Ladies and gentlemen of the jury, I confess:
He did it!
But in all seriousness, I am guilty as charged. And why not? There are surely good reasons to do so, just as many as there are not to use one. Looking at the merits of both sides, I don’t see a problem with either decision.
Using a walkthrough can be a good thing!
Not using a walkthrough can be a good thing!
Walkthroughs have a place in some visual novels. And the type of guide matters; sometimes it can be enough just to know how many endings there are – maybe the game itself provides this information. Sometimes a little more detail is required, if a novel has a particularly convoluted branching structure.
Walkthroughs don’t have a place in some visual novels. The type of novel matters; sometimes, the enjoyment of the novel depends on the surprise and mystery of where the story is headed that a guide can ruin. Sometimes a guide simply isn’t needed as a game isn’t complicated enough to merit one. And sometimes, a game would be quite simply spoiled by a guide, where the whole purpose of the novel is to meander and wander through the story.
There are a number of reasons to mention something so mundane at this point in the game. As experienced visual novel players know, sometimes there really is no excuse to be using a guide for a novel. Novels that have these simple paths aren’t really concerned with the choices and secrets a guide reveals, after all; rather, they are more concerned with a story. Books don’t come with guides, after all. (Shut it, SparkNotes.) And for examples like the game from which the above shot was taken, using a walkthrough seriously detracts from the possibility of enjoying a path through the game that a “perfect playthrough” would not reveal. The same can be said for a certain medical drama game Lifesigns where, even if you use a walkthrough, it doesn’t really matter.
Honestly, look at games like Kirakira! where there are no more than 3 choices that matter. And for those choices, I promise: if you keep your eyes on the goal, you won’t mess up. No problem! The game couldn’t possibly need a guide.
Unless, if you recall from an earlier READ.ME article about the game, there is a certain meritability to playing through a game multiple times. And during one of those playthroughs, perhaps if a certain combination of requirements are met, a certain true end could be unlocked.
This poses somewhat of a problem. It’s already been extensively discussed why re-playthroughs and single-playthroughs have their own merits and flaws. One of those considerations would be this: thinking KiraKira! is over and one character’s route can only end in tragedy, you pack up the game as a good experience and go home. This would deny the player the joys of a considerable chunk of content left in the game. A guide may have helped by pointing out that there are not 3 endings plus a bad, as the number of characters might suggest, but an additional “true” ending for one of the characters.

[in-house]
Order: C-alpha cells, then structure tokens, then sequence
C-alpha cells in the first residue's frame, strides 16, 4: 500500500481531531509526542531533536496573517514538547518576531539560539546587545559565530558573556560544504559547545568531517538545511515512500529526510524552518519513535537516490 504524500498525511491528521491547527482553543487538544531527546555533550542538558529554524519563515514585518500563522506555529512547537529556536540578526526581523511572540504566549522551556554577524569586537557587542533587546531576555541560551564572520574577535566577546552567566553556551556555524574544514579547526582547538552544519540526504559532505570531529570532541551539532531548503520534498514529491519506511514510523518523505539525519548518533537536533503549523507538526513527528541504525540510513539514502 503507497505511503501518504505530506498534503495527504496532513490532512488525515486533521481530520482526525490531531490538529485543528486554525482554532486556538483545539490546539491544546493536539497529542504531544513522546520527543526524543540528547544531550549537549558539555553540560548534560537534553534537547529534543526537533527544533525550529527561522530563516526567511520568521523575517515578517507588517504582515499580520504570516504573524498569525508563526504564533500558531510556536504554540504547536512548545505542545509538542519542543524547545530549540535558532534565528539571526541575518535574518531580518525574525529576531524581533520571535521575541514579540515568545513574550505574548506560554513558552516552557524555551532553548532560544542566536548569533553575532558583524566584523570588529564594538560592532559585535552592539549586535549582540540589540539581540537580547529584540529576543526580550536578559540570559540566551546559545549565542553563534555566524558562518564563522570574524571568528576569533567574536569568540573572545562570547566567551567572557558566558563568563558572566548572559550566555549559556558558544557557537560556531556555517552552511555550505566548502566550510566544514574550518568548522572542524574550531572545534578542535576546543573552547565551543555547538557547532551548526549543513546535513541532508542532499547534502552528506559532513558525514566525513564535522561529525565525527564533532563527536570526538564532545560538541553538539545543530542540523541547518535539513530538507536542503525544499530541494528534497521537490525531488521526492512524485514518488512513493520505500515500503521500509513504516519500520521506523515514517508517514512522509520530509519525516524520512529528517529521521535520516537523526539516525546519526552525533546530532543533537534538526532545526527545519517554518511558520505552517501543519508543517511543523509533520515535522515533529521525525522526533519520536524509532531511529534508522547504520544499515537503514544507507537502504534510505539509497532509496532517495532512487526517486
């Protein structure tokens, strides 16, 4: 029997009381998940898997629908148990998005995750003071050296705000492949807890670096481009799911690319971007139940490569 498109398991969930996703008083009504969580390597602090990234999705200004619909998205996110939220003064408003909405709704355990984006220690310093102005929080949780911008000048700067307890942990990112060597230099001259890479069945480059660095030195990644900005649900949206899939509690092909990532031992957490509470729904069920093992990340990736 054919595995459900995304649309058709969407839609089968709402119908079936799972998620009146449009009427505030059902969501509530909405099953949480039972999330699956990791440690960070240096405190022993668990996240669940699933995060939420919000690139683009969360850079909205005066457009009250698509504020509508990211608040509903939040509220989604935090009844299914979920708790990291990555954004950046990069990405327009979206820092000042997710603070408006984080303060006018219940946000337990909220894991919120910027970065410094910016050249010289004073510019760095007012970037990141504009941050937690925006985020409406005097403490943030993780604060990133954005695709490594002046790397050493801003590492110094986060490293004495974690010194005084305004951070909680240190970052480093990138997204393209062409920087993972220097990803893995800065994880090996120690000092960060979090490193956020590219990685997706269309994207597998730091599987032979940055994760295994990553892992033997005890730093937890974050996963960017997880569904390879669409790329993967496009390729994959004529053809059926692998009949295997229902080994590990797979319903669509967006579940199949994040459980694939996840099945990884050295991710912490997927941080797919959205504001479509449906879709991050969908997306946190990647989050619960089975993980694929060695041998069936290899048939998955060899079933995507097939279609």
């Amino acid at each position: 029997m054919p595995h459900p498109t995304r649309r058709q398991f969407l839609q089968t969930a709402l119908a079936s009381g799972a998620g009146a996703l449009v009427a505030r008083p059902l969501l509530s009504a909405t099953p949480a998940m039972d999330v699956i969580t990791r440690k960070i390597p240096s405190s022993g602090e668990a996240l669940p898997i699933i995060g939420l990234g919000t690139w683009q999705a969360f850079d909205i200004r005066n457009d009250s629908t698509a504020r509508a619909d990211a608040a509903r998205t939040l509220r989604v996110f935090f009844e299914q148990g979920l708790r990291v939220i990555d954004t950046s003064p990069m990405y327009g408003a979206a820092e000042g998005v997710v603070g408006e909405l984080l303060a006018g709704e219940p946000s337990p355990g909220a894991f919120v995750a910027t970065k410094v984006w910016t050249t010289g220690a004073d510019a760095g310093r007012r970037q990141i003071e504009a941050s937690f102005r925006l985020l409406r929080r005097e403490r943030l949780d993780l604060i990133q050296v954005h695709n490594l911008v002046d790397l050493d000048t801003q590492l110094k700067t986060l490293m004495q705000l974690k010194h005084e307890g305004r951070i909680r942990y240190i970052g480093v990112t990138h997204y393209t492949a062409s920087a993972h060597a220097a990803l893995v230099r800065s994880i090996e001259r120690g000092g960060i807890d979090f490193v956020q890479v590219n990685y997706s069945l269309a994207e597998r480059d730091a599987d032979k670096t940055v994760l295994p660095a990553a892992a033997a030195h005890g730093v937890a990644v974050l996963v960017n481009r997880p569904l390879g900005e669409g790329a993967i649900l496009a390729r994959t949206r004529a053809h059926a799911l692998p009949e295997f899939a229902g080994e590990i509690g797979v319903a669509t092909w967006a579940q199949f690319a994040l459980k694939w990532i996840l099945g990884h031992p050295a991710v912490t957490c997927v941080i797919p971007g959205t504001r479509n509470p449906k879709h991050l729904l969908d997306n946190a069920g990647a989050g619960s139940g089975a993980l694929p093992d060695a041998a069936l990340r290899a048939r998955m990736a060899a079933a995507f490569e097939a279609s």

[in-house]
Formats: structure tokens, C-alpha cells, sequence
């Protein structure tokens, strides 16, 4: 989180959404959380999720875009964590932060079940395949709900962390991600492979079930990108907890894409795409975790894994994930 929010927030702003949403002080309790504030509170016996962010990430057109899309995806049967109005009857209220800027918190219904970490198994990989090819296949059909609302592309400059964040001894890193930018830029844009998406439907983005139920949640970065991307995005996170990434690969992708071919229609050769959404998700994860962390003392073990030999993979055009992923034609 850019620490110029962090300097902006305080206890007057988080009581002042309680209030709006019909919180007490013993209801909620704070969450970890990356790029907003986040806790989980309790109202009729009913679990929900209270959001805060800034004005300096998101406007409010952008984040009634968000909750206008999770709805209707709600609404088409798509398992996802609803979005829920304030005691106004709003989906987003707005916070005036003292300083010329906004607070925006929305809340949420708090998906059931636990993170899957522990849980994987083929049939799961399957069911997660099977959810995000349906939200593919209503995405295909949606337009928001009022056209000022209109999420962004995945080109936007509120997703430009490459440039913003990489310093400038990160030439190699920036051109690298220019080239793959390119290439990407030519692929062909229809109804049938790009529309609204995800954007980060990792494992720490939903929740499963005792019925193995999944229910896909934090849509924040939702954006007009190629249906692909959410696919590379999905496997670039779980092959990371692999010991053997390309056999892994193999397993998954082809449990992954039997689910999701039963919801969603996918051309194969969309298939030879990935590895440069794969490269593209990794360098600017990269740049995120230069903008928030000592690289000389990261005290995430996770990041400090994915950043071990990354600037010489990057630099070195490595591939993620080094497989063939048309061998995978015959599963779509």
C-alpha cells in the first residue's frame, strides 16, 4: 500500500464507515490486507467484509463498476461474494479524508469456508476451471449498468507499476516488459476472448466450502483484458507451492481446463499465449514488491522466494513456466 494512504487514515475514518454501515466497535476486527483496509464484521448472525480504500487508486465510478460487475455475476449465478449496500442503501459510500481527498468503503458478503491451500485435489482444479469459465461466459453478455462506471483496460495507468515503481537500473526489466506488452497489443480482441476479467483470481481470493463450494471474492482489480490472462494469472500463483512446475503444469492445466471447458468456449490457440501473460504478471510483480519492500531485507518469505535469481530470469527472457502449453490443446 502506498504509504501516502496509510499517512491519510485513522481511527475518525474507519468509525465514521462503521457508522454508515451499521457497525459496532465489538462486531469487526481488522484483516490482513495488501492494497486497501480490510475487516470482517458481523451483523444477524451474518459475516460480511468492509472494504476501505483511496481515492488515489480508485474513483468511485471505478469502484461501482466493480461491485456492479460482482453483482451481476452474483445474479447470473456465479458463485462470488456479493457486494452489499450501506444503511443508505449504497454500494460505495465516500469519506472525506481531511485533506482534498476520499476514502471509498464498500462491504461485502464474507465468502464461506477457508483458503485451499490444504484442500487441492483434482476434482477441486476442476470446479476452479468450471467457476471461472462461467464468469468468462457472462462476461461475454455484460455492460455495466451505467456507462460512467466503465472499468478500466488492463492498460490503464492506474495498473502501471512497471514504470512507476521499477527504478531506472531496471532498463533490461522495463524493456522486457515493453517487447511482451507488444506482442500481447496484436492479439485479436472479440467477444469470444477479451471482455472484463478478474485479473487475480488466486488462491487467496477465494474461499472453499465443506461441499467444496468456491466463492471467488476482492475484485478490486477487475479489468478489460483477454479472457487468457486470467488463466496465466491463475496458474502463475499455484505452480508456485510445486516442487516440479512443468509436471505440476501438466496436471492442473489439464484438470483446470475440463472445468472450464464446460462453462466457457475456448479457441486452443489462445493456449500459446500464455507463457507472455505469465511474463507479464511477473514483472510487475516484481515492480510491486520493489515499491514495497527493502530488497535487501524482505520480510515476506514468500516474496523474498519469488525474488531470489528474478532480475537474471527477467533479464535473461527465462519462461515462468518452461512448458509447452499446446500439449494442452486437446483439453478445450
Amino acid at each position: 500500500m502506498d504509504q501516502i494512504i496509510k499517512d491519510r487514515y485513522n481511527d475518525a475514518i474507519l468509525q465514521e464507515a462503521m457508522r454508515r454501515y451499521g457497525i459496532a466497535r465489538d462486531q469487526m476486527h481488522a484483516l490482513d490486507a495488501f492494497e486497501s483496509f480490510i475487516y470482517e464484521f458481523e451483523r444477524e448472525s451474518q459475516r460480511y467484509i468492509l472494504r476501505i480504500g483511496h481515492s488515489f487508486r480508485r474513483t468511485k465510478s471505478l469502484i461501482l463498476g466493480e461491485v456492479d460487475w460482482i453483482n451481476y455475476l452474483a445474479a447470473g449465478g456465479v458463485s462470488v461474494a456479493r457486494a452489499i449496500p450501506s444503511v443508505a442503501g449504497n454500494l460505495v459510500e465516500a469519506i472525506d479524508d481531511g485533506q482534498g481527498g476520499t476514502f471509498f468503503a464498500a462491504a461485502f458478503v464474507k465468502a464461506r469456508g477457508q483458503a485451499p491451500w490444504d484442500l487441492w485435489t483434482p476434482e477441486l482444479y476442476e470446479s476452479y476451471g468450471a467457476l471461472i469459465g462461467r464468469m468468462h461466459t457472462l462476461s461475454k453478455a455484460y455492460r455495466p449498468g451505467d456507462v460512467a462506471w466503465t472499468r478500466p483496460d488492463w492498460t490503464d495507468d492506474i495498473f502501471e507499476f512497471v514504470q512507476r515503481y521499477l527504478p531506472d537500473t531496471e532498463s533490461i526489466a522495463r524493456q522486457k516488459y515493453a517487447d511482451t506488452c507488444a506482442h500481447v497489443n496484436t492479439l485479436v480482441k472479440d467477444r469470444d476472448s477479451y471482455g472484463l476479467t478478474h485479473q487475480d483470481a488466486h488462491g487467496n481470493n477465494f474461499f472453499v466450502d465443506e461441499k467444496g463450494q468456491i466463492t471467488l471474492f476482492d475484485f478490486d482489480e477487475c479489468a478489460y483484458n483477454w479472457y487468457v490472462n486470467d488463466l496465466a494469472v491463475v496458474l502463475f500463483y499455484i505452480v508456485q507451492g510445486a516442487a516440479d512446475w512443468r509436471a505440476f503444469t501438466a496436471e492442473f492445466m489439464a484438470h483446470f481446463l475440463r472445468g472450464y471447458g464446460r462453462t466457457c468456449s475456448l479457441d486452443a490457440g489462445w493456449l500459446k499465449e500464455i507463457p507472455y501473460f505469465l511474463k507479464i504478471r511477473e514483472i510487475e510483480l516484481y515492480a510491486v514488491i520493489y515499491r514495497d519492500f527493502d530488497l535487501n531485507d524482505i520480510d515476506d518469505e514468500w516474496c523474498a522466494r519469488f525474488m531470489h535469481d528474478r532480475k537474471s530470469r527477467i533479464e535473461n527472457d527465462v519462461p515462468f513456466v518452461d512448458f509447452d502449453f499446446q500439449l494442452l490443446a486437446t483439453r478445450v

Yes, multiple playthroughs of visual novels is kind of a must. Yes, this might seem a little ridiculous to point out. Yet in the end walkthroughs can be pretty important to unlocking a game’s full potential. I might be whining, and I definitely don’t put as much energy into playing a visual novel as I should. But I’m not the guy who is sketching out flowcharts that mark choice branches and flag opportunities – and some games are pretty unforgiving on these features. A guide helps, especially when a player wants to read the whole story. Nothing sucks more than knowing there is a “true” end or a “happy” end (or a particularly vicious bad end that’s so horrible you HAVE to see it) and not being able to unlock it due to some little thing the reader missed.
And of course the flip side is equally attractive for the right game. Playing through School Days is one of the greatest experiences to watch the repercussions of careless choices play out, the meter between the two main heroines providing no small amount of that fun. Plus, the game includes a bloody flowchart (not literally, but that would be fitting) to track your progress in reaching the various endings.
School Days is a bad example of this next one, but oftentimes visual novels adopt a less linear approach. Open-ended visual novels do exist; sadly, the best examples haven’t officially made it to the English-speaking world. One particular example could be the recent release of the fandisc Tick Tack!, a sequel of sorts to Shuffle! if a certain ending is assumed. Taking place over 12 days, the reader essentially dictates an outcome to the came as a result of his or her choices in a very open-ended format. While there are specific endings to achieve, once the story is read the game’s enjoyment comes not from unlocking different story paths but from interacting with the characters via the many possible permutations of the days’ events.
Attaching a value judgment to either option isn’t the intention of this by any stretch of the imagination. It bears consideration, however, to how a visual novel is best to be enjoyed. I’m sure there are those of the opinion that a guide should never be used, or that a guide should ALWAYS be used. Heck, sometimes a guide isn’t really available. One of those unofficial titles that has stayed in Japan, Kagetsu Touya, actually warns players not to use a walkthrough as it will detract from the enjoyment of the game’s open-ended nature. Regardless of the player’s choice, perhaps it’s their enjoyment of the game that matters most. Tell your story in the comments below!